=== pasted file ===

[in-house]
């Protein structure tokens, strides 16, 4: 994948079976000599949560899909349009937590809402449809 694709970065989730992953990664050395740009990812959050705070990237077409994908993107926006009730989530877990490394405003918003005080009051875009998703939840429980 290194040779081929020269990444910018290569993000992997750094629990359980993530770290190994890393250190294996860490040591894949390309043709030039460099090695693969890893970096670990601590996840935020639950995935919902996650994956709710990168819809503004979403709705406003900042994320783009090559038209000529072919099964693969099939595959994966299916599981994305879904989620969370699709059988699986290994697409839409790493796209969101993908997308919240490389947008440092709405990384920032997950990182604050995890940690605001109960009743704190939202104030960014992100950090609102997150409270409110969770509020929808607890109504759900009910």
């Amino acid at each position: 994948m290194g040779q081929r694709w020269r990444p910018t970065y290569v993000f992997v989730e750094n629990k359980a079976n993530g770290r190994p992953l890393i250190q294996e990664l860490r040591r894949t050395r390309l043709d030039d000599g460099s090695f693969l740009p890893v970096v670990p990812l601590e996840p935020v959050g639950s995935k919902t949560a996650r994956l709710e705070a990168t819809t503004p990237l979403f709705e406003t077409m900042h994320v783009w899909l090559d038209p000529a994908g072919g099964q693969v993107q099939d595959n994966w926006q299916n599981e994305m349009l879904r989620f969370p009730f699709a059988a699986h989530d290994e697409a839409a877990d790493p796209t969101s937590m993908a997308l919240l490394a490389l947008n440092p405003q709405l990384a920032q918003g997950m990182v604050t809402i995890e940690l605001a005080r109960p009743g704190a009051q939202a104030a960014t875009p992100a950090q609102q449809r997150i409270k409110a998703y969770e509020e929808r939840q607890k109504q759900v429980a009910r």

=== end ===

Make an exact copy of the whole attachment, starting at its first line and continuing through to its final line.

[in-house]
């Protein structure tokens, strides 16, 4: 994948079976000599949560899909349009937590809402449809 694709970065989730992953990664050395740009990812959050705070990237077409994908993107926006009730989530877990490394405003918003005080009051875009998703939840429980 290194040779081929020269990444910018290569993000992997750094629990359980993530770290190994890393250190294996860490040591894949390309043709030039460099090695693969890893970096670990601590996840935020639950995935919902996650994956709710990168819809503004979403709705406003900042994320783009090559038209000529072919099964693969099939595959994966299916599981994305879904989620969370699709059988699986290994697409839409790493796209969101993908997308919240490389947008440092709405990384920032997950990182604050995890940690605001109960009743704190939202104030960014992100950090609102997150409270409110969770509020929808607890109504759900009910």
């Amino acid at each position: 994948m290194g040779q081929r694709w020269r990444p910018t970065y290569v993000f992997v989730e750094n629990k359980a079976n993530g770290r190994p992953l890393i250190q294996e990664l860490r040591r894949t050395r390309l043709d030039d000599g460099s090695f693969l740009p890893v970096v670990p990812l601590e996840p935020v959050g639950s995935k919902t949560a996650r994956l709710e705070a990168t819809t503004p990237l979403f709705e406003t077409m900042h994320v783009w899909l090559d038209p000529a994908g072919g099964q693969v993107q099939d595959n994966w926006q299916n599981e994305m349009l879904r989620f969370p009730f699709a059988a699986h989530d290994e697409a839409a877990d790493p796209t969101s937590m993908a997308l919240l490394a490389l947008n440092p405003q709405l990384a920032q918003g997950m990182v604050t809402i995890e940690l605001a005080r109960p009743g704190a009051q939202a104030a960014t875009p992100a950090q609102q449809r997150i409270k409110a998703y969770e509020e929808r939840q607890k109504q759900v429980a009910r």